“So much wisdom in this group. Now, I would trust you all in a decision. Ready to embrace a new way of working with each other.” – team member
- Developing Interpersonal Trust
One participant said that this opportunity to be vulnerable in the group during the program was key to her learning experience. During the program, there are many small group break out discussions where team members can openly explore how the organization facilitates trust with their stakeholders too – the program looks outside of the organization’s walls so that teams can see themselves as a collective group who are co-creating for their customers, clients and the public in general. The emotional intelligence at play here is interpersonal relationships which is about creating relationships based on mutual respect and trust. This takes time. This 2-day program fully dedicates the time to learn way more about each other than a normal work environment permits; this is one of the most common elements teams build into their Trust Fit Plans: time and space to stay connected.
“Free of judgement to learn in this space that is fully dedicated to team trust”. – team member
Building Team Trust with Emotional Intelligence
This two-day custom program is based on our open enrollment Building Trust in the Workplace program. While many parts of the open program are also included when running in-house training, running custom training for your internal leadership team provides the opportunity for building trust and learning together as a team. Some of the highlights of the program are:
- Prior to the program, each team member completes a confidential self-assessment online survey.
- During the program, we explore the different emotional intelligences and participants receive their Individual EI Leadership Self-Assessment report.
- We share a Group Profile – this provides a lens through which to interpret emotional intelligence (EI) results in a team or group setting. (It combines scores of individual self-assessments which is helpful to learn how they contribute to the collective EI of the team.)
- Participants diagnose their organization’s current state, and collaborate to design a “Trust Fitness Plan” for their team by using the emotional intelligences.
Phases of Strengthening Team Emotional Effectiveness
As teams work together to strengthen their emotional effectiveness, they will follow these phases:
- They learn the Concept of emotional intelligence.
- They start to Experiment with the concepts by imaging saying or doing something differently.
- After the program, they have an Experience by trying it out and actually saying or do something differently.
- They Reflect and think about what it was like having that experience: How did you feel? What did you notice in the other person? Impact? Outcome?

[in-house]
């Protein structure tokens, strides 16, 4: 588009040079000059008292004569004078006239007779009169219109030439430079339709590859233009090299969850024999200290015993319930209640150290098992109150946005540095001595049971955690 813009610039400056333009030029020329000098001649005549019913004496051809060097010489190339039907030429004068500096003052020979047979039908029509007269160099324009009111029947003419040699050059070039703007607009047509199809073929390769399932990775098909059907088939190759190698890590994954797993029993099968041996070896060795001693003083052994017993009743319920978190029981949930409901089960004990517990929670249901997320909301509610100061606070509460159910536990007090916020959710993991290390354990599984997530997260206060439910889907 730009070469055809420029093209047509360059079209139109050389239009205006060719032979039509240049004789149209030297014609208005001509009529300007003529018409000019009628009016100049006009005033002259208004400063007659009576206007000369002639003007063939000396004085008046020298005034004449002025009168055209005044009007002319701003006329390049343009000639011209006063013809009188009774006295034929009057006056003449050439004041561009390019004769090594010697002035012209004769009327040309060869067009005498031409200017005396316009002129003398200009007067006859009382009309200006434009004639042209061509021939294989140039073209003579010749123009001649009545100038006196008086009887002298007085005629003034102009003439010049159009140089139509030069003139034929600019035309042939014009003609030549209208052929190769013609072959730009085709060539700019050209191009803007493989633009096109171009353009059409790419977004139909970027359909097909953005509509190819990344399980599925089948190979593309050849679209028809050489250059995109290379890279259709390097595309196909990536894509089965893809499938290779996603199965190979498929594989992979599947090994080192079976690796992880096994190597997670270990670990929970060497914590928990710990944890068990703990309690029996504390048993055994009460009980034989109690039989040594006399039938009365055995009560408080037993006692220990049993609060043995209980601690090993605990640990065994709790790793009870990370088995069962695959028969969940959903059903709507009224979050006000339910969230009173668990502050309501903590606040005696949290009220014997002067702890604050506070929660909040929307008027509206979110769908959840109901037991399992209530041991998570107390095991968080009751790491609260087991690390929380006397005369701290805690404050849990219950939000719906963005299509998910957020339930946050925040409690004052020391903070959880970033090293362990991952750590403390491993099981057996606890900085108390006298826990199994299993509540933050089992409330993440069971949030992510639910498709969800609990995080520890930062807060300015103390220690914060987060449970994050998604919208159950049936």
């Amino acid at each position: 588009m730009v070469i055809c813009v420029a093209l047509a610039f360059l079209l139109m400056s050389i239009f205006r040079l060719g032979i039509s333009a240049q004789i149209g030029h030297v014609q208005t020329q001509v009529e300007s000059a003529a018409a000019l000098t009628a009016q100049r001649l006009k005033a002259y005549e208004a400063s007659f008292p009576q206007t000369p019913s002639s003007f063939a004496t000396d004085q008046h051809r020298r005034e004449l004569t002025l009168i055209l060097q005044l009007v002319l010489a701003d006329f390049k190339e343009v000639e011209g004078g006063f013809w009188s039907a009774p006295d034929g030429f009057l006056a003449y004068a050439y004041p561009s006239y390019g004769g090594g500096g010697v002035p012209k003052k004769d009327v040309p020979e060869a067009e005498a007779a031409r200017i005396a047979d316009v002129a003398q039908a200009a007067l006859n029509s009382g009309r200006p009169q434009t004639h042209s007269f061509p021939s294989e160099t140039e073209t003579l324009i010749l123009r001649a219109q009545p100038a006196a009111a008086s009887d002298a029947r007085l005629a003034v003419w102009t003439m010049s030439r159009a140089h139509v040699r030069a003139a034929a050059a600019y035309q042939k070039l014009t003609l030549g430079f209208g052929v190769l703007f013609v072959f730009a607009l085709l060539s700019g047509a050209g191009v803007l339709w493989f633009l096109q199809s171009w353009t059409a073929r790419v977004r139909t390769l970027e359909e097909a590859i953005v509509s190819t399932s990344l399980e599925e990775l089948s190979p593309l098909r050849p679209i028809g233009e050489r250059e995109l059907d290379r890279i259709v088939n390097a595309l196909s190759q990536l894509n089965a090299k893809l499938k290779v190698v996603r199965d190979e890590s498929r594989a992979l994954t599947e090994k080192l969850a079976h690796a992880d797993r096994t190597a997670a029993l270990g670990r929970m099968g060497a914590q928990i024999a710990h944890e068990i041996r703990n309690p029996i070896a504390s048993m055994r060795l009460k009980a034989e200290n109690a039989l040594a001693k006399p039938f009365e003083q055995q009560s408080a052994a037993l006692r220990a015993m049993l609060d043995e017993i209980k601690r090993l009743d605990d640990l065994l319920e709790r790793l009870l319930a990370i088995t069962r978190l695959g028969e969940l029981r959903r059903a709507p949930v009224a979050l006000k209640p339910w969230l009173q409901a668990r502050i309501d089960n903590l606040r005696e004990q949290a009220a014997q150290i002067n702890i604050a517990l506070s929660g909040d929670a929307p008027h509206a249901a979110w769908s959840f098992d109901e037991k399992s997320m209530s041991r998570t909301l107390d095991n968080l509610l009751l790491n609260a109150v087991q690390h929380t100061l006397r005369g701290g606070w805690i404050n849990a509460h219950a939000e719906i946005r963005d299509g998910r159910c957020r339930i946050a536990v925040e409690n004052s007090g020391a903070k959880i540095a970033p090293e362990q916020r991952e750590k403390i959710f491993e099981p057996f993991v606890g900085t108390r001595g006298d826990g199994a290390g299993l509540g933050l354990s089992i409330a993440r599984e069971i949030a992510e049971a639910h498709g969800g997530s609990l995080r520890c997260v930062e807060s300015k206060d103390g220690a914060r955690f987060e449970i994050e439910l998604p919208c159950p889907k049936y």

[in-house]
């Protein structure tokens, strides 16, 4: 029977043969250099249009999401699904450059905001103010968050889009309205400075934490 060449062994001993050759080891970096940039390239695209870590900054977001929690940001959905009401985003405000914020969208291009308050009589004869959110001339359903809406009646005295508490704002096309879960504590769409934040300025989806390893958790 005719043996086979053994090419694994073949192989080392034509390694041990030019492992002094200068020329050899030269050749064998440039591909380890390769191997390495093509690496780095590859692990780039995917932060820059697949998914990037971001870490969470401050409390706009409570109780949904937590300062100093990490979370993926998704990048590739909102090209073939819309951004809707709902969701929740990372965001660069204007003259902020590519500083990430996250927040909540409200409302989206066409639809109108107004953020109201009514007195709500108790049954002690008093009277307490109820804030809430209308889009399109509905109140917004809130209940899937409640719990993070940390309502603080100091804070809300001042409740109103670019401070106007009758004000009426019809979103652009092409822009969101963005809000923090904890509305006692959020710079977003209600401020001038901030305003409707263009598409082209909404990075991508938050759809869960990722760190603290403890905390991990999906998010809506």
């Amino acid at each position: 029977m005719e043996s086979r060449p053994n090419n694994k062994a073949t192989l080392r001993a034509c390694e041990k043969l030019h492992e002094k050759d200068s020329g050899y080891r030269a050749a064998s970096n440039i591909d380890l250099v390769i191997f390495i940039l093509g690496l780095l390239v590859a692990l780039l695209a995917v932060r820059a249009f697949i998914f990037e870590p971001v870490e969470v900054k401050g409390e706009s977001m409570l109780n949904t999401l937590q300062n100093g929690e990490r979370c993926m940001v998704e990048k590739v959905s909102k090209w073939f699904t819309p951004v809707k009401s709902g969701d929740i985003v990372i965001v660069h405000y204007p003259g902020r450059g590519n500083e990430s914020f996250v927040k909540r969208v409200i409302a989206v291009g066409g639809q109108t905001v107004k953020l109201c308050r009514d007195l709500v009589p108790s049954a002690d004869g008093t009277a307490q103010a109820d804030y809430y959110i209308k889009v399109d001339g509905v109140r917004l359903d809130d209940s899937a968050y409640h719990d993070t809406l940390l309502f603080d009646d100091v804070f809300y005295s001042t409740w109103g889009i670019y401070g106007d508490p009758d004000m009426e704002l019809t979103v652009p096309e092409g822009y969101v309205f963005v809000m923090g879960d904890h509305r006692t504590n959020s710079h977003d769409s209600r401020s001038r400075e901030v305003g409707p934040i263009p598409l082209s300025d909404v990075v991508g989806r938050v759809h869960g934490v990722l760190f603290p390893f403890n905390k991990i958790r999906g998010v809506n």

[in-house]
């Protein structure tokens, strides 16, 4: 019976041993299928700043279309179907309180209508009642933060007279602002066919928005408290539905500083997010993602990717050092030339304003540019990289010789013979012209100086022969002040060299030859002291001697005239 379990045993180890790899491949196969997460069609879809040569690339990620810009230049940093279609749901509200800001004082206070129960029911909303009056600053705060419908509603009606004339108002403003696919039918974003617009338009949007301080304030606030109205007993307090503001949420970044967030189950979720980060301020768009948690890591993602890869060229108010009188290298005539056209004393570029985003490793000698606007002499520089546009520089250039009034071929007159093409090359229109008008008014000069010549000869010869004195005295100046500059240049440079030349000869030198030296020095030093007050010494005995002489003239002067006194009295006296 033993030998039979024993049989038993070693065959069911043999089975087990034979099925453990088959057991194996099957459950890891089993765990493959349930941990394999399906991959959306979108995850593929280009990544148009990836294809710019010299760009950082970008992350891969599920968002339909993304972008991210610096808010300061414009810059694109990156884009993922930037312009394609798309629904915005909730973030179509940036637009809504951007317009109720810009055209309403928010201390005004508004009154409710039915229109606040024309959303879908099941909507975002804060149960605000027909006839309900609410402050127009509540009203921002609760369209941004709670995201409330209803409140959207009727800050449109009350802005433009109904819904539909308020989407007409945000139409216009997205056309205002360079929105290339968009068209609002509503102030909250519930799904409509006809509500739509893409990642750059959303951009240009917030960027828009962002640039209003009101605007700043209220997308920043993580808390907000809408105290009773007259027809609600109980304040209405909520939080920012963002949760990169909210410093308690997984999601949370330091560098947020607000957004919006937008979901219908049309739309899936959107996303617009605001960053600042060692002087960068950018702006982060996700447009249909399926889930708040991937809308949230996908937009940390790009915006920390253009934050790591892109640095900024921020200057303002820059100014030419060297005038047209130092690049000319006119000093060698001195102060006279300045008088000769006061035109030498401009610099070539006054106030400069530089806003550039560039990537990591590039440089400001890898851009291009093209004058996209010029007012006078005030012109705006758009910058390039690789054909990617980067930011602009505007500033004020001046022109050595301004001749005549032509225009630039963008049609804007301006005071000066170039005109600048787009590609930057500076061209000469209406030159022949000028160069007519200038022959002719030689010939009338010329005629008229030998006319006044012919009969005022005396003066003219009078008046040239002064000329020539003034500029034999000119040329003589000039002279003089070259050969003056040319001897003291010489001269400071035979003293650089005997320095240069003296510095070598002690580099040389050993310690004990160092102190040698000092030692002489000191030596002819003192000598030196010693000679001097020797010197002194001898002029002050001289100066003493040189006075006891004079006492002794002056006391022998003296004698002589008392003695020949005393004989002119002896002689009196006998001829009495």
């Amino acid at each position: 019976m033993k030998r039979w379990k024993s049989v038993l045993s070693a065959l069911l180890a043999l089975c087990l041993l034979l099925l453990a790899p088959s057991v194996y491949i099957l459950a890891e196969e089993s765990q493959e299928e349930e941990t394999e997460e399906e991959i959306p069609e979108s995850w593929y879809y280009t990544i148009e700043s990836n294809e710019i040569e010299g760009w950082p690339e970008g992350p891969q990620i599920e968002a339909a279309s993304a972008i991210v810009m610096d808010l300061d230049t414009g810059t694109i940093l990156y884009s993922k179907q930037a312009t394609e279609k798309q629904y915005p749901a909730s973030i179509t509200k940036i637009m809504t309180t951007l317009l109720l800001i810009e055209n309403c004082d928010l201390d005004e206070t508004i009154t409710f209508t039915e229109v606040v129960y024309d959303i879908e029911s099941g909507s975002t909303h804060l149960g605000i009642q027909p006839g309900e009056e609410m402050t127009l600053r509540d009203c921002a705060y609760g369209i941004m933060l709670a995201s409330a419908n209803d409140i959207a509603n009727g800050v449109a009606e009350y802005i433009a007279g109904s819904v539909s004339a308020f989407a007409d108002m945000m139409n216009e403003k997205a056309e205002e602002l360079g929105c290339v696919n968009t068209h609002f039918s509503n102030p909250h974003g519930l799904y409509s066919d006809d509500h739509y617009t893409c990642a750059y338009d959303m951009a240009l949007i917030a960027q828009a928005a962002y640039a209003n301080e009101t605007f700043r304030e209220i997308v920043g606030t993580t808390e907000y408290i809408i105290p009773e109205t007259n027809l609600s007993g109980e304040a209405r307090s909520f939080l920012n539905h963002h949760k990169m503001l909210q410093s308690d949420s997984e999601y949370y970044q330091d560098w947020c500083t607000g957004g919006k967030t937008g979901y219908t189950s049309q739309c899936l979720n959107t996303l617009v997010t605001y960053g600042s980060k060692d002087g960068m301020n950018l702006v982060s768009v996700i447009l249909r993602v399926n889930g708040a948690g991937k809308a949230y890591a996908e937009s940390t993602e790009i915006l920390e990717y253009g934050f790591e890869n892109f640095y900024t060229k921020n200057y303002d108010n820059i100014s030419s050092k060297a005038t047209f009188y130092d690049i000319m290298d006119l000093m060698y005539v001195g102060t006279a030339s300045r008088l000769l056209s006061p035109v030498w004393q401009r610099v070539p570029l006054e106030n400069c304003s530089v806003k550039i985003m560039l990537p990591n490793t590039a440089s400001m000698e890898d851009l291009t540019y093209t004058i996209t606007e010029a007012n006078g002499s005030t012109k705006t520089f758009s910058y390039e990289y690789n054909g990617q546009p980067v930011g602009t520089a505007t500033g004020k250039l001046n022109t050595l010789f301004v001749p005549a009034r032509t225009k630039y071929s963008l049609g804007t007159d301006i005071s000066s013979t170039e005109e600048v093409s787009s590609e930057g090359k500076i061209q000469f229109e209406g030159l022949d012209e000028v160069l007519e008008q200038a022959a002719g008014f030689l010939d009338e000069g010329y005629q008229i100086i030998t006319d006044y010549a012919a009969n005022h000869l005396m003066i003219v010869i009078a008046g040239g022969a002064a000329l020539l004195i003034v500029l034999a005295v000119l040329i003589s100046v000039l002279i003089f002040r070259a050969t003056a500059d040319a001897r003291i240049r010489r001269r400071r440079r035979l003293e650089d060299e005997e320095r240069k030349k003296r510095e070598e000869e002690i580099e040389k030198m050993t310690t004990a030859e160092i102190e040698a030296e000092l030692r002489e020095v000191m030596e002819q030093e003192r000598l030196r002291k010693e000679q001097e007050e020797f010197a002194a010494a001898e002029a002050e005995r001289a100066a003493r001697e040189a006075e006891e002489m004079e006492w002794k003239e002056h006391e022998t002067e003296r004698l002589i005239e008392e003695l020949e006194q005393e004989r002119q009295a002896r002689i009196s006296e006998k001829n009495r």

- Repeat the phases like a fitness rep. The phases of learning constantly repeat, just like our actions for healthy living, like taking a fitness class. We don’t check off the fitness box and say “well, I exercised, so I am done doing that forever.” The analogy to fitness is the foundation of the Trust Fit Plan where the team EI repetitions are embedded into how they work together.
For more information on a custom “Building Team Trust with Emotional Intelligence” program, please contact firstname.lastname@example.org or find more information on our website: Customized Training
About the Author
Linda Allen-Hardisty is an organizational development professional (Queens IRC OD Certificate), an executive coach (ICF PCC professional designation), a team coach (EMCC Global Accreditation), and a Forbes Coaches Council contributing member. She’s built a reputation as a vibrant, contemporary voice in the business world by blending her grounding in OD with a practical approach to addressing organizational challenges and opportunities. With a Masters of Education from the University of Regina, Linda’s uniqueness is that, prior to private practice, she fulfilled corporate leadership roles including the Director of Organizational Development in a company listed on the Hewitt Top 50 Employers in Canada and became the first Manager of Strategy and Performance for a municipal government undertaking cultural transformation. Over her 20-year OD career, she has helped many leaders – from corporate executives to entrepreneurs – improve their personal and professional success. She is a sought-after facilitator and advisor for executive development, strategy and change, team effectiveness, and emotional intelligence.
Linda is the lead facilitator for the Queen’s IRC Building Trust in the Workplace program, which runs in cities across Canada and virtually. She facilitates custom programs with a wide variety of organizations, including union groups, government organizations and private companies.